Sierra Kosmos possessed raw speed, an asset often found lacking in Axworthy-line trotters.
“Nobody could beat him out of the gate, ever,” said Beinhauer with a laugh. “That’s all he wanted to do—leave. Probably the worst decision I made as a trainer was to [allow that] at age 2.”
Nonetheless, the friendly colt became manageable for the duration of his two-year racing career, with racetrack misbehavior sometimes brought about by an unusual sensitivity to his surroundings.
“About the only time Sierra Kosmos ever got beat in a race was when he made a break at the gate,” said Beinhauer, who was also his regular driver.
Although Sierra Kosmos was gentle and intelligent—Beinhauer’s wife, Regina, said the couple did everything but invite the sweet-natured stallion into their home each night—he required careful handling to maintain his mental “A” game on the racetrack.
“We had to do special things for Sierra, because he was a special horse,” said Rick. “He could get excited. You had to try to keep him calm. Two days before he set the world record, at Delaware [County Fairgrounds], on the half-mile track, he was jogging at my house, in the front yard.”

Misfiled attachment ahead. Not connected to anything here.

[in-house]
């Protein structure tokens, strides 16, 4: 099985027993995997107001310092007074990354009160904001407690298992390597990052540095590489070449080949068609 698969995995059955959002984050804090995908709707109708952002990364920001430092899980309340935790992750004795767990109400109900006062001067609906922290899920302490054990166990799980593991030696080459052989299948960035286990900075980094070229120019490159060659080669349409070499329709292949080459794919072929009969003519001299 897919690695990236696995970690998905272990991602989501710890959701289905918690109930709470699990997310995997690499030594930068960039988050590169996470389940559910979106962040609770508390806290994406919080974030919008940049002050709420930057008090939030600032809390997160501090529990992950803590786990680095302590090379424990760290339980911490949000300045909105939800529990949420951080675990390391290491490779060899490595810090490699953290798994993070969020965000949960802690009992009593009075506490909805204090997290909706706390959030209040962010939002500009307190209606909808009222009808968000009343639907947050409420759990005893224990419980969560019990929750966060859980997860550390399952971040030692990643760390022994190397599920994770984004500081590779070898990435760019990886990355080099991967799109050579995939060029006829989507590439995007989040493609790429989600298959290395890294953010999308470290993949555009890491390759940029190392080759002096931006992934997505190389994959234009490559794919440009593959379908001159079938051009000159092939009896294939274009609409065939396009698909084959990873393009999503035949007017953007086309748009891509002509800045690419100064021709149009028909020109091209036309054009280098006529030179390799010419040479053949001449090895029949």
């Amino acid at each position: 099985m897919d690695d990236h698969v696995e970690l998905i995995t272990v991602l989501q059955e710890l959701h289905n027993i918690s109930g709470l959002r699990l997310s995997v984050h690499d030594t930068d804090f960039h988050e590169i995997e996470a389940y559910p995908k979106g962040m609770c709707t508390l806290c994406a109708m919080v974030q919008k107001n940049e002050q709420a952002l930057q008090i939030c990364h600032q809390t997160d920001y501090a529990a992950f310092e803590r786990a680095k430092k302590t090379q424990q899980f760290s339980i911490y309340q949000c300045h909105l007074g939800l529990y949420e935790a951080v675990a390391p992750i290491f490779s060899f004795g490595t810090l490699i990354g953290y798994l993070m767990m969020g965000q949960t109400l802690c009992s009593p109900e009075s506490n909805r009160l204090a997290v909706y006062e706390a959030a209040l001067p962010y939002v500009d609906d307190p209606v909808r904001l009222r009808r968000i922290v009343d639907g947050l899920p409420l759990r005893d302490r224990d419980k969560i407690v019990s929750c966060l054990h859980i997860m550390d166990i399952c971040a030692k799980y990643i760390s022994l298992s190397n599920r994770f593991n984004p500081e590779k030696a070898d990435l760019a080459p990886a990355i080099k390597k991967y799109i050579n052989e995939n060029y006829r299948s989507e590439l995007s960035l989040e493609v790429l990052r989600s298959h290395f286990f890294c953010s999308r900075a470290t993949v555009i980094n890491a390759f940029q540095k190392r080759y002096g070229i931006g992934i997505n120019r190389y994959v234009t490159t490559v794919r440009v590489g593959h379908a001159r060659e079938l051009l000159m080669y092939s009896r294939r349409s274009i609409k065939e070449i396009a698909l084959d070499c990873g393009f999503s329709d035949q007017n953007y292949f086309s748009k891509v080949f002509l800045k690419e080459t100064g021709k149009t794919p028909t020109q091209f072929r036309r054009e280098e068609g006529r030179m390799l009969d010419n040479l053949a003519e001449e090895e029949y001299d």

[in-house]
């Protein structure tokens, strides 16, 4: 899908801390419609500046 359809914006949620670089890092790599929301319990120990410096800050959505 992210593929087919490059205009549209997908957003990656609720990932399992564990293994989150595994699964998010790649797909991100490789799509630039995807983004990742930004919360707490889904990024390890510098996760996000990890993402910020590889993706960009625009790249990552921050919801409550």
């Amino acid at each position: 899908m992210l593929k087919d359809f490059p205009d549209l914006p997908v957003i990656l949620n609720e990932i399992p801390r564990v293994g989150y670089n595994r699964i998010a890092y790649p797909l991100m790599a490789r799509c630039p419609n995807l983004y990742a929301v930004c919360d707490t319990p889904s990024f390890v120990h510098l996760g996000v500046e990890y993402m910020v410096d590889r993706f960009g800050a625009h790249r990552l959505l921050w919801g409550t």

Special permission to train Sierra Kosmos during afternoons at The Meadows was granted by race secretary Tom Leasure.
“You just had to try to keep him relaxed, and I was able to do that,” said Beinhauer. “On the racetrack, he was full of himself; he was a handful to drive. You had to understand that, and try to give and go with him.”
At age 2, Sierra Kosmos was an eight-time winner from 14 starts. The colt triumphed in the Arden Downs Stakes, Reynolds Stakes, Harriman Cup, Horseman Stakes, and Pennsylvania Sire Stakes at The Meadows.
He was first in seven of 16 starts at age 3, although breaks happened at some unfortunate moments. After a momentary lapse at the start of the 1992 World Trotting Derby’s first heat, Sierra Kosmos reset but ended up fifth behind victorious filly Imperfection.
In the second heat, Sierra Kosmos and Imperfection stormed past fading leader Alf Palema in the stretch, with Beinhauer’s trotter besting the Mike Lachance-reined filly in 1:54.3. In the same-day deciding heat at the Du Quoin State Fairgrounds, wagering favorite Sierra Kosmos made another miscue leaving, chasing down but never catching winner Alf Palema and place-finisher Imperfection in the 1:57.1 mile.
The Nearly Perfect son redeemed himself in his next start.